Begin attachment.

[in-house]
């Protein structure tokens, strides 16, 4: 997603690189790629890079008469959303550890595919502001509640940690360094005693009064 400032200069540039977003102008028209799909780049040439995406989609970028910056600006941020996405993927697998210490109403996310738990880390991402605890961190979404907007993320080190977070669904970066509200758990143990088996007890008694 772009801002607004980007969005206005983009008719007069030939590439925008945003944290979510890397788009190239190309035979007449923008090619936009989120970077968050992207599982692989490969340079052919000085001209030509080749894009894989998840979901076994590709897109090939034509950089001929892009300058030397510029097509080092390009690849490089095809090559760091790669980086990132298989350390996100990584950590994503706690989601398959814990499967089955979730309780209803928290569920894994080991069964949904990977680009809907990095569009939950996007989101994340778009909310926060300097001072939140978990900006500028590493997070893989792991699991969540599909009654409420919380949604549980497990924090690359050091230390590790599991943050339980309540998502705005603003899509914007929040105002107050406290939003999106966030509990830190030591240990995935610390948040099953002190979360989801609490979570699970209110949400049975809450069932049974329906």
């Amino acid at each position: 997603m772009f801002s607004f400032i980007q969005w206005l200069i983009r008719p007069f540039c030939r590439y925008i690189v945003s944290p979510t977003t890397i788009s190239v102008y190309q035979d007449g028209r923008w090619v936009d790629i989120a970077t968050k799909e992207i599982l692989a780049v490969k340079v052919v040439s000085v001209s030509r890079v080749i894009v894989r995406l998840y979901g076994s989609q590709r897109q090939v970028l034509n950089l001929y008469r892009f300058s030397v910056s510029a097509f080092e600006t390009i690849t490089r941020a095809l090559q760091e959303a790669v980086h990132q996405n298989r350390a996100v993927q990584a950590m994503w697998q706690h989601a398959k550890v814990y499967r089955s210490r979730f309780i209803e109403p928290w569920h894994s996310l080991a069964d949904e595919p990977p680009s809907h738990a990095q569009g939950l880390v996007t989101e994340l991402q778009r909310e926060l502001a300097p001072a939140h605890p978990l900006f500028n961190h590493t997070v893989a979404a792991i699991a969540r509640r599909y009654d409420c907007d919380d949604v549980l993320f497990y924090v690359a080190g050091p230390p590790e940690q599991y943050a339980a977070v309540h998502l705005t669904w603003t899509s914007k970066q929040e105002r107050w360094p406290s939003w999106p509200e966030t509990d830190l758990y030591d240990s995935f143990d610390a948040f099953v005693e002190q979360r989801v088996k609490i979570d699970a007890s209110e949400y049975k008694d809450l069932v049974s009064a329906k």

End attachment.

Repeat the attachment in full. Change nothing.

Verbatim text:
[in-house]
């Protein structure tokens, strides 16, 4: 997603690189790629890079008469959303550890595919502001509640940690360094005693009064 400032200069540039977003102008028209799909780049040439995406989609970028910056600006941020996405993927697998210490109403996310738990880390991402605890961190979404907007993320080190977070669904970066509200758990143990088996007890008694 772009801002607004980007969005206005983009008719007069030939590439925008945003944290979510890397788009190239190309035979007449923008090619936009989120970077968050992207599982692989490969340079052919000085001209030509080749894009894989998840979901076994590709897109090939034509950089001929892009300058030397510029097509080092390009690849490089095809090559760091790669980086990132298989350390996100990584950590994503706690989601398959814990499967089955979730309780209803928290569920894994080991069964949904990977680009809907990095569009939950996007989101994340778009909310926060300097001072939140978990900006500028590493997070893989792991699991969540599909009654409420919380949604549980497990924090690359050091230390590790599991943050339980309540998502705005603003899509914007929040105002107050406290939003999106966030509990830190030591240990995935610390948040099953002190979360989801609490979570699970209110949400049975809450069932049974329906």
């Amino acid at each position: 997603m772009f801002s607004f400032i980007q969005w206005l200069i983009r008719p007069f540039c030939r590439y925008i690189v945003s944290p979510t977003t890397i788009s190239v102008y190309q035979d007449g028209r923008w090619v936009d790629i989120a970077t968050k799909e992207i599982l692989a780049v490969k340079v052919v040439s000085v001209s030509r890079v080749i894009v894989r995406l998840y979901g076994s989609q590709r897109q090939v970028l034509n950089l001929y008469r892009f300058s030397v910056s510029a097509f080092e600006t390009i690849t490089r941020a095809l090559q760091e959303a790669v980086h990132q996405n298989r350390a996100v993927q990584a950590m994503w697998q706690h989601a398959k550890v814990y499967r089955s210490r979730f309780i209803e109403p928290w569920h894994s996310l080991a069964d949904e595919p990977p680009s809907h738990a990095q569009g939950l880390v996007t989101e994340l991402q778009r909310e926060l502001a300097p001072a939140h605890p978990l900006f500028n961190h590493t997070v893989a979404a792991i699991a969540r509640r599909y009654d409420c907007d919380d949604v549980l993320f497990y924090v690359a080190g050091p230390p590790e940690q599991y943050a339980a977070v309540h998502l705005t669904w603003t899509s914007k970066q929040e105002r107050w360094p406290s939003w999106p509200e966030t509990d830190l758990y030591d240990s995935f143990d610390a948040f099953v005693e002190q979360r989801v088996k609490i979570d699970a007890s209110e949400y049975k008694d809450l069932v049974s009064a329906k």